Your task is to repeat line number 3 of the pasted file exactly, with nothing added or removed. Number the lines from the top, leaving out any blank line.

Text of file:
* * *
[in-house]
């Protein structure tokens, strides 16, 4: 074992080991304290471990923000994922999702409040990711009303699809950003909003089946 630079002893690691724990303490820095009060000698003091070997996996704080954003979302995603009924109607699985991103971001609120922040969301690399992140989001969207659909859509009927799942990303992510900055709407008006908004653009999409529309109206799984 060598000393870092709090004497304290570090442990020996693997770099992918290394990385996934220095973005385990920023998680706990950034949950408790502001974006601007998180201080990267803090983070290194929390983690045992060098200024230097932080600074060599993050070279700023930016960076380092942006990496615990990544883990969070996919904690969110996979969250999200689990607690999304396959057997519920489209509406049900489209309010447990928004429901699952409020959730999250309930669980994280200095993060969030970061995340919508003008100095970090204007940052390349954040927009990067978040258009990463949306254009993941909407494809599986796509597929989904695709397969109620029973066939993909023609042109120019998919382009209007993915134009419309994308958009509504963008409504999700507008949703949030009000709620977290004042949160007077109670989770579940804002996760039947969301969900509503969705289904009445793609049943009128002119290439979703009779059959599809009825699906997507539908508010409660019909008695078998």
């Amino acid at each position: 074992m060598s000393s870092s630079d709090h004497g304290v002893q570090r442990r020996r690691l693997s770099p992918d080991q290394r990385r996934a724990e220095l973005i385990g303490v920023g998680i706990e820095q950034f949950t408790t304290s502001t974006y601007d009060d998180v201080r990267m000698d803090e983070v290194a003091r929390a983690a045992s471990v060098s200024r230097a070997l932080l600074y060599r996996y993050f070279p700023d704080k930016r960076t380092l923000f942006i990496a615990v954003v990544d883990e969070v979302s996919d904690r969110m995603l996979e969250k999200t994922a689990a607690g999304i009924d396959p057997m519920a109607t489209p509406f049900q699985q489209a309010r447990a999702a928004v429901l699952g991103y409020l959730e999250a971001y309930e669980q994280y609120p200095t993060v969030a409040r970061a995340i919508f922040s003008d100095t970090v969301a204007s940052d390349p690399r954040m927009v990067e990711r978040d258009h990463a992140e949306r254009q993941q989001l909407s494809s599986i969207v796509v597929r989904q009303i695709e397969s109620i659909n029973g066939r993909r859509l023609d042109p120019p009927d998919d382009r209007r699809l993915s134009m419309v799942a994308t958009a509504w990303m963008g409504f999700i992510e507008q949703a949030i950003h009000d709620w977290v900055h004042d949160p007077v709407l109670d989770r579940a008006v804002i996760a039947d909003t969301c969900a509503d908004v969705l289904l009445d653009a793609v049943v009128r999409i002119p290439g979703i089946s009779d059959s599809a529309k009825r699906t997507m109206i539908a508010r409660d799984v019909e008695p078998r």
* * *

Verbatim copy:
């Amino acid at each position: 074992m060598s000393s870092s630079d709090h004497g304290v002893q570090r442990r020996r690691l693997s770099p992918d080991q290394r990385r996934a724990e220095l973005i385990g303490v920023g998680i706990e820095q950034f949950t408790t304290s502001t974006y601007d009060d998180v201080r990267m000698d803090e983070v290194a003091r929390a983690a045992s471990v060098s200024r230097a070997l932080l600074y060599r996996y993050f070279p700023d704080k930016r960076t380092l923000f942006i990496a615990v954003v990544d883990e969070v979302s996919d904690r969110m995603l996979e969250k999200t994922a689990a607690g999304i009924d396959p057997m519920a109607t489209p509406f049900q699985q489209a309010r447990a999702a928004v429901l699952g991103y409020l959730e999250a971001y309930e669980q994280y609120p200095t993060v969030a409040r970061a995340i919508f922040s003008d100095t970090v969301a204007s940052d390349p690399r954040m927009v990067e990711r978040d258009h990463a992140e949306r254009q993941q989001l909407s494809s599986i969207v796509v597929r989904q009303i695709e397969s109620i659909n029973g066939r993909r859509l023609d042109p120019p009927d998919d382009r209007r699809l993915s134009m419309v799942a994308t958009a509504w990303m963008g409504f999700i992510e507008q949703a949030i950003h009000d709620w977290v900055h004042d949160p007077v709407l109670d989770r579940a008006v804002i996760a039947d909003t969301c969900a509503d908004v969705l289904l009445d653009a793609v049943v009128r999409i002119p290439g979703i089946s009779d059959s599809a529309k009825r699906t997507m109206i539908a508010r409660d799984v019909e008695p078998r």